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July 23, 2008

The Unlikely Integration Between Google News and Digg

TechCrunch reiterates the rumor that Google is about to acquire Digg. "The two companies have reportedly signed a letter of intent and are close to a deal that will bring Digg under the Google News property. The acquisition price is in the $200 million range, says one source." While I don't find too many reasons why Google would buy Digg, it's clear that Digg and Google News don't have almost anything in common.

Google hand-picked more than 4500 sources and used them to cluster news articles. The idea behind Google News was to display different perspectives on the same subject and to rank them algorithmically. Even the homepage is generated automatically, based on the editorial decisions of the publication included in Google News. Last year, when Google News added comments, the feature surprised many people: the comments could only come from "people or organizations who were actual participants in the story in question".

Digg gets the stories from users, who have to manually submit each item. To be promoted on the homepage, a story has to be voted by a sufficient number of users, who can also post comments. "Digg is democratizing digital media. As a user, you participate in determining all site content by discovering, selecting, sharing, and discussing the news, videos, and podcasts that appeal to you," explains the site. Launched as an alternative to Slashdot, Digg expanded from technology news to general news.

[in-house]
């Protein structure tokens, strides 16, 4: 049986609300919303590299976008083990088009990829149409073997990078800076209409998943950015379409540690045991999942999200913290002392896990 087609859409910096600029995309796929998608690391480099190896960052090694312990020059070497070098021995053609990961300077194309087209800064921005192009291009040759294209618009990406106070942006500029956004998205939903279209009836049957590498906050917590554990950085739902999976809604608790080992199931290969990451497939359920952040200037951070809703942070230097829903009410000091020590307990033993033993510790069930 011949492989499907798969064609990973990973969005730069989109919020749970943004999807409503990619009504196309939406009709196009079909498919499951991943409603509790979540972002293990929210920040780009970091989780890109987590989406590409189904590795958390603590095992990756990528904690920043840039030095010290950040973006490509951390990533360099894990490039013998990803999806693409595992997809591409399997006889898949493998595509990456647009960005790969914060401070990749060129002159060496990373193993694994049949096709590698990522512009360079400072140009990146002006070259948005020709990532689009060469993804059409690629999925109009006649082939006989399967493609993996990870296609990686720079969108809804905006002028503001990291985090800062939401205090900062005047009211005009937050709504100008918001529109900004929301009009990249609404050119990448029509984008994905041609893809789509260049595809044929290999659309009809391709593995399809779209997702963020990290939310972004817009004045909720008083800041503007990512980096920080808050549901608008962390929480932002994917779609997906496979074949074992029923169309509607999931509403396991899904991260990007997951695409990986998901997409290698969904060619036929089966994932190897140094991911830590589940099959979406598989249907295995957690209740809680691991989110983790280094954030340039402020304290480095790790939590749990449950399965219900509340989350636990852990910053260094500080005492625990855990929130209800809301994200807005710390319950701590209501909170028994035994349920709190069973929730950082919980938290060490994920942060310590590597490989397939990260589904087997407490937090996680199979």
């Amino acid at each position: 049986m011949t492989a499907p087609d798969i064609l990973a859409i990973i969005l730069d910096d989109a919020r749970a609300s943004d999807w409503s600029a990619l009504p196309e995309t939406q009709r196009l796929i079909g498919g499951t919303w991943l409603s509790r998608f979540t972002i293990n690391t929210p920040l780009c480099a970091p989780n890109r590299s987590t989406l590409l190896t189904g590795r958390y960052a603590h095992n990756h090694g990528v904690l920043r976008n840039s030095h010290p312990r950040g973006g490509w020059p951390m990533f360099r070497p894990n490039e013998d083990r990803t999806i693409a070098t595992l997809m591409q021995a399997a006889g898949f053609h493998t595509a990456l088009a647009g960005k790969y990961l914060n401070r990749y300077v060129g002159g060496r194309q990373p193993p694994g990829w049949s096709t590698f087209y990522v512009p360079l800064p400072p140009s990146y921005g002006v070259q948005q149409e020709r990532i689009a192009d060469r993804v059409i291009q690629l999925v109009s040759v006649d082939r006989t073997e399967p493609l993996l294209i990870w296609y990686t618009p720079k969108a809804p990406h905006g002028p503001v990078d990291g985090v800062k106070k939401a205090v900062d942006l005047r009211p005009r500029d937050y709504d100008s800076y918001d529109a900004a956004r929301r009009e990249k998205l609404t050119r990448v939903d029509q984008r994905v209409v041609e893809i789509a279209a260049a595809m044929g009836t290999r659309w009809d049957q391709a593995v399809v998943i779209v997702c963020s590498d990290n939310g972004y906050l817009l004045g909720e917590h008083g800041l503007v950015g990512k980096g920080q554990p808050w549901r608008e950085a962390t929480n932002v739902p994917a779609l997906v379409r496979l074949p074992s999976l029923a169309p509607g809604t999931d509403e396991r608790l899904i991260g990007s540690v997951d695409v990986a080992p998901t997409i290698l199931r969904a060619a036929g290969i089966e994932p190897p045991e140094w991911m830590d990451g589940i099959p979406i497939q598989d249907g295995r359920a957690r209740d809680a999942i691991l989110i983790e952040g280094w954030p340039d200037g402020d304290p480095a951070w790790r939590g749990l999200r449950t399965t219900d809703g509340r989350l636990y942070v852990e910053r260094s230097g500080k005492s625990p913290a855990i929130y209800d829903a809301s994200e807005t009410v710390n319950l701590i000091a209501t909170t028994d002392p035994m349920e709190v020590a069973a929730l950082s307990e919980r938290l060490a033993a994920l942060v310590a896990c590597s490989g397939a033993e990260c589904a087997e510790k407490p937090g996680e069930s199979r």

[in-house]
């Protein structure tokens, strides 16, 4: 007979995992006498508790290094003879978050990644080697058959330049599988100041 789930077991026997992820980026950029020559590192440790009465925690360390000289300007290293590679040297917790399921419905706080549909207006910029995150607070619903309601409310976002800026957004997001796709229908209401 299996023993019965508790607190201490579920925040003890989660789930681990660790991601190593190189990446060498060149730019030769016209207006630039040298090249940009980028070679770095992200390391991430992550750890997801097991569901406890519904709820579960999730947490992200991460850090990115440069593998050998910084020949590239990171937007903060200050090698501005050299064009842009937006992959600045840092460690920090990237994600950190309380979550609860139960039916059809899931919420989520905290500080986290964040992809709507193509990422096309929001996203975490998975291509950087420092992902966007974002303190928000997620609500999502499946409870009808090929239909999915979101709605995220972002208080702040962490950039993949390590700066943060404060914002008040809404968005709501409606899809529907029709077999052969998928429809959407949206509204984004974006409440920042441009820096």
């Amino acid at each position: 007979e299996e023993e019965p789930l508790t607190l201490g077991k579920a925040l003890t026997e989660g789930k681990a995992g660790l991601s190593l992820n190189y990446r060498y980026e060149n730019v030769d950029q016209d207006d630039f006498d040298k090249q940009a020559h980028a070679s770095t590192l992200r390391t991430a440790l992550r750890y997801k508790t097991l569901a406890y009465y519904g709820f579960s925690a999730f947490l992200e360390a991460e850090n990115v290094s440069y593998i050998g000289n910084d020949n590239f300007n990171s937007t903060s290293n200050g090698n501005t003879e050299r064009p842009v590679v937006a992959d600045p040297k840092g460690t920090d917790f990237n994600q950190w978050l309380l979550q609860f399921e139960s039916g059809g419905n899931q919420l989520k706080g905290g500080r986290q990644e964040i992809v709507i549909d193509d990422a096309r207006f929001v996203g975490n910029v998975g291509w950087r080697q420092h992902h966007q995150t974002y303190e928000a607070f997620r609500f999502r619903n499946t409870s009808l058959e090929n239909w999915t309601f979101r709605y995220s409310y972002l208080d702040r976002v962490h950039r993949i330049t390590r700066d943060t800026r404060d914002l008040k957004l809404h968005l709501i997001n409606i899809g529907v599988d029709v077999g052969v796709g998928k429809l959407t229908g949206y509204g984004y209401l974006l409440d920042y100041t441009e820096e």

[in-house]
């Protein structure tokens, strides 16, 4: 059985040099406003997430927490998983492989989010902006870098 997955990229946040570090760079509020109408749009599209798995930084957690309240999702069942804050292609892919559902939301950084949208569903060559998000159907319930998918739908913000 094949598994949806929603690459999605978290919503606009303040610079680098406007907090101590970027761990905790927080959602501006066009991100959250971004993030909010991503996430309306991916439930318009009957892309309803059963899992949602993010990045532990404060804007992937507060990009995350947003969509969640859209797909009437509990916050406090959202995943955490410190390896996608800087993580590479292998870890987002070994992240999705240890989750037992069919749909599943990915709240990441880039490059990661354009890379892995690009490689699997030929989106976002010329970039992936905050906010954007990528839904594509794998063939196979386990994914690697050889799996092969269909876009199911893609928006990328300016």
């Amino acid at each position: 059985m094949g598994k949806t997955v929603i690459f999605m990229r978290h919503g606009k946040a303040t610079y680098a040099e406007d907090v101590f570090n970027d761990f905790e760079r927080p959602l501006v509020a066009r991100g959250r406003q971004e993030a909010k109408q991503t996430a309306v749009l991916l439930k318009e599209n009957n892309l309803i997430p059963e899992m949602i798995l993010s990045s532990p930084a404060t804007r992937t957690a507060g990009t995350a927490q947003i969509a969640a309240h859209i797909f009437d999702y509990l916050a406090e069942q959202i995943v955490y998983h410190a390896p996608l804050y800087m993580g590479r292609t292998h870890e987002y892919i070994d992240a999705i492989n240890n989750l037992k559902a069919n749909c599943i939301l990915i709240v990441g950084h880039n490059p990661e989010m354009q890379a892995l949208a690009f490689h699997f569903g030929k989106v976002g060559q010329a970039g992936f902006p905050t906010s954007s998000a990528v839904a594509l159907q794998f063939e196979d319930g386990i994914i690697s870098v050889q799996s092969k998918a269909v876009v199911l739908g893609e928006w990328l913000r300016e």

To integrate Google News with Digg, Google would have to radically change its news site and this is unlikely. Besides, Google News could easily add a voting system and user comments like in the recent Google search experiment, without needing a site like Digg. If Google does acquire Digg, I think it's for mining a big amount of votes and detecting patterns that could be used to improve features like "edit search results". Digg is also a good platform for experimenting with filtering information, news recommendations and could be helpful in Google's new social quests.

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